Figure 4
Local delivery of FimH induces potent innate antiviral immunity against IVAG HSV-2 challenge.

To further verify that the innate antiviral protection in FimH-treated mice was due to the direct effects of FimH protein, but not LPS or other bacterial contaminants, we performed three experiments: 1) mice were treated with 5000 ng of LPS and then challenged with HSV-2; 2) mice were treated with protease-digested FimH (complete digestion was confirmed by gel electrophoresis) and then challenged with HSV-2; 3) mice were treated with either FimH or another component of bacterial pilin (PapG), which were expressed, purified and prepared in the same manner. As shown in Figure 5A neither LPS nor digested FimH protected mice against subsequent challenge with IVAG HSV-2. Mice treated with PapG were also not protected against IVAG HSV-2 challenge (Fig. 5B). However, both FimH and PapG were prepared identically and the preparations had similar levels of LPS. Interestingly, FimH, but not LPS, induced dramatic morphological changes in the genital mucosa, including thickening of the vaginal epithelium and recruitment of polymorphonuclear cells (PMNs) (Fig. 5C).

Figure 5
Induction of innate antiviral immunity by FimH at the genital mucosa is independent of LPS or other bacterial contaminants.

MyD88 and IFN-β signalling as well as TLR4 are required for FimH-induced innate protection against genital HSV-2 infection

Our in vitro observations show that FimH signalling requires TLR4, MyD88 and type 1 IFN signalling to induce innate antiviral activity. Thus, we examined whether vaginal delivery of FimH could protect mice lacking these innate factors against genital HSV-2 infection. While FimH provided nearly complete protection in B6 mice, there was no protection against IVAG HSV-2 challenge in FimH-treated MyD88−/− mice (Fig. 6A). We also examined if type I IFNs, particularly IFN-β, were involved in the FimH-induced innate antiviral immunity in vivo. Vaginal delivery of FimH and Poly I:C to IFN-α/βR−/− and IRF-3−/− mice failed to protect them against IVAG HSV-2 challenge compared to control mice (Fig.6A). This innate protection strongly correlated with the production of IFN-β, but not IFN-α, levels in the vaginal washes (Fig. 6B). To ensure that the ELISA kit could detect naturally produced IFN-α, we used supernatants from BM-DCs treated with Poly I:C or CpG ODN and were able to detect high levels of mIFN-α (Figure S1). Finally, to confirm that FimH signals via TLR4, B6 and TLR4−/− mice were treated with FimH and then challenged with IVAG HSV-2. FimH failed to protect TLR4−/− mice but completely protected B6 mice against genital HSV-2 challenge (Fig. 6C).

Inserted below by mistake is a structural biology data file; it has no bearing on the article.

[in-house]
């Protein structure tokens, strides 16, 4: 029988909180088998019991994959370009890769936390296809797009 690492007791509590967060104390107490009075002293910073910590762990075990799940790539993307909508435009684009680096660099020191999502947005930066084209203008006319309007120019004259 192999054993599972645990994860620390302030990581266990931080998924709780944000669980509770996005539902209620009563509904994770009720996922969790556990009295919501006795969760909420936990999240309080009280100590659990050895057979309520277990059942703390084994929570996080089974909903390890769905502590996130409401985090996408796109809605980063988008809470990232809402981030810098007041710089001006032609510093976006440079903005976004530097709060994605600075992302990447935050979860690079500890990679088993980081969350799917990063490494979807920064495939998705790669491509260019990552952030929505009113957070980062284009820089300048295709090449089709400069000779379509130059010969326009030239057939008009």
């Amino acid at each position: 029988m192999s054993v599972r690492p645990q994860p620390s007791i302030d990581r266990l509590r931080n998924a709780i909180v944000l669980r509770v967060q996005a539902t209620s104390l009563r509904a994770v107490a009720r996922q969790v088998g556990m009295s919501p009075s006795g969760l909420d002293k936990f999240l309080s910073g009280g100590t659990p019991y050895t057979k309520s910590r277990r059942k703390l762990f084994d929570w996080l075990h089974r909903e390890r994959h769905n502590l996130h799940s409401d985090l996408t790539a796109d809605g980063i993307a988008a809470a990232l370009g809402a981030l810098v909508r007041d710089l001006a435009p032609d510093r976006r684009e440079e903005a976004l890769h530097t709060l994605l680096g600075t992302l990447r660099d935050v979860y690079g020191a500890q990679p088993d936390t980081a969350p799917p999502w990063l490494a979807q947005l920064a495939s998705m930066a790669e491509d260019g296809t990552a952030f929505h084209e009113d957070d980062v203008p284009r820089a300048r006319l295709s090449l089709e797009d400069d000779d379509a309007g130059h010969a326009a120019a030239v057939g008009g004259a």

Figure 6
TLR4 and Type 1 IFN signalling, particularly IFN-β, are required for FimH-induced innate protection against HSV-2 challenge.

TLR4 is essential for innate response to FimH-expressing bacteria

FimH plays an important role in the pathogenicity of uropathogenic E. coli (UPEC) [26]. To examine whether FimH plays a role in innate immune induction in the context of a natural infection, we measured PMN leukocyte recruitment to the urinary tract in B6 mice and TLR4-deficient mice following infection with wild type UPEC and a fimH null mutant. In B6 mice, UPEC expressing FimH induced a rapid PMN response whereas mutant bacteria lacking FimH did not (Fig. 7A). This FimH-induced PMN influx required TLR4, since the cellular influx was blocked in TLR4-deficient mice (Fig. 7B). The bacterial load was enumerated in the bladder 24 h after infection. TLR4 was required for control of infection in the bladder, as TLR4−/− mice had ∼1.5-log more wild type bacteria in the bladder at 24 h compared to B6 mice (Fig. 7C), which correlated with a loss of PMN recruitment in the TLR4−/− mice. Deletion of fimH resulted in decreased colonization of the bladder but this decrease was not overcome in a TLR4−/− background, confirming that while FimH is important for UPEC colonization of the bladder [33], FimH-independent signaling through TLR4 is not likely a major contributor to infection control in B6 mice.

Figure 7
TLR4 is required for innate response to FimH+ UPEC.


We have demonstrated here that FimH can induce a potent innate antiviral state, both in vitro and in vivo. Pre-treatment of MEFs from B6 mice, but not MyD88−/−, Trif−/−, IRF-3−/− or IFN-α/βR−/− mice, with FimH conferred protective antiviral responses. Mucosal delivery of FimH, but not LPS, provided complete protection against IVAG HSV-2 challenge in B6 mice while it failed to provide any protection in MyD88−/− mice. Moreover, the FimH-induced innate antiviral immunity was associated with the induction of IFN-β in the genital tract and required TLR4 and IRF-3. To evaluate the biological significance of FimH in host pathogen interaction, we have examined the host innate response in FimH knockout uropathogenic E.coli in the presence and absence of TLR4. TLR4 was required for the induction of innate immune responses against UPEC.